Letters from our readers
9 March 2013
Excellent article. As a homeless guy over the years I know what those in the ruling establishment mean by “ending homelessness.” And it’s never anything good.
By the way, I’ve attended the Homeless Connect mentioned in the article for a couple of years now. They do a great job (I got some clothes & sneakers) and it’s one of the few places—if any—you can go that isn’t religious affiliated to get a free haircut downtown.
Outside in the civic center mall, while I was arranging the stuff I had got, a cop came up to me and sternly warned me not to leave a mess behind. I take the cops not being happy about this event as a very good sign of its worthiness.
Thanks for keeping me informed about the homeless in San Diego!
5 March 2013
We have quantitative easing in the UK. This scheme was to pump “money” into the banks in order that they could loan it out to customers and stimulate the economy. What did they do? Ignored the rules and used it to rebuild their battered balance sheets. They still award themselves bonuses even though they rigged rates, cheated small businesses and laundered Mexican drug gangs’ money.
6 March 2013
I remember when this happened. The Stalinists may have had their own reasons for awarding him the first prize, but Van Cliburn certainly deserved to win. Through his piano playing, he made a deep connection with the audience. The Russians loved him, calling out “Vanya, Vanya!” affectionately.
Part of Van Cliburn’s legacy is an amateur competition—the “International Piano Competition for Outstanding Amateurs” held every four years in Fort Worth, Texas, which celebrates music making as a “vital part of daily life,” according to its web site.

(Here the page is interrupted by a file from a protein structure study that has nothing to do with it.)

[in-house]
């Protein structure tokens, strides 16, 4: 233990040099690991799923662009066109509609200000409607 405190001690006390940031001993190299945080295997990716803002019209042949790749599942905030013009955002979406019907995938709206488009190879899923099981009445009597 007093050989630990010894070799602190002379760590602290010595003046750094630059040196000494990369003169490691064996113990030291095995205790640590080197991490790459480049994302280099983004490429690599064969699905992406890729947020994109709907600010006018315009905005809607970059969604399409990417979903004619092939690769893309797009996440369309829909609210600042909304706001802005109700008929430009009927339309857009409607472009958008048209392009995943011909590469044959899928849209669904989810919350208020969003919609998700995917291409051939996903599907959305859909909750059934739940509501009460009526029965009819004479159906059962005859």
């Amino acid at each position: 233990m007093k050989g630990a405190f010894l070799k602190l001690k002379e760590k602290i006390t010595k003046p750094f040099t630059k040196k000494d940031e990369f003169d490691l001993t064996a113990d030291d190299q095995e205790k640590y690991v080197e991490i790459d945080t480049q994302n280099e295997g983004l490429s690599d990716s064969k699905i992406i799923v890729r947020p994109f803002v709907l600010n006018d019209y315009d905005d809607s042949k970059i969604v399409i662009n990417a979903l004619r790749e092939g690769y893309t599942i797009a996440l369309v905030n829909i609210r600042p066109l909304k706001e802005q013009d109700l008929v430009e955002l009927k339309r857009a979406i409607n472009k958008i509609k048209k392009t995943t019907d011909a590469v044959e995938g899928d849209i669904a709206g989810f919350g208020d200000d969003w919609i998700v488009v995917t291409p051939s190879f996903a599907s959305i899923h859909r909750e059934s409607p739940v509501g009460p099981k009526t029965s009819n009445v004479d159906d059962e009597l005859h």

Past winners and finalists include doctors, lawyers, engineers, journalists, computer programmers, accountants, businessmen, homemakers, and many others who have spoken about the significance of music in their lives, and how musical training has helped them succeed in their chosen careers.
Even before the economic crisis hit in 2008, many young music students were making painful decisions not to pursue music as a career, abandoning their piano, putting away their horn or violin, in order to follow what they hoped would be a more lucrative career path. Now, things are much worse as music programs are being completely eliminated in many schools, and we are not building tomorrow’s audience for classical music.
I believe the Van Cliburn amateur competition provides a great inspiration for young people to find ways to continue with their music, even if they feel compelled to follow an alternate career path.
7 March 2013
“The unions are making it clear that they are not only willing to control and police workers in the factories. ...”
Over and above what is stated in the article, I suspect that the unions will be prepared as well to assist the dragooning of recently furloughed young workers into Germany’s military forces as an alternative to falling into the clutches of the Hartz IV welfare measures.
7 March 2013
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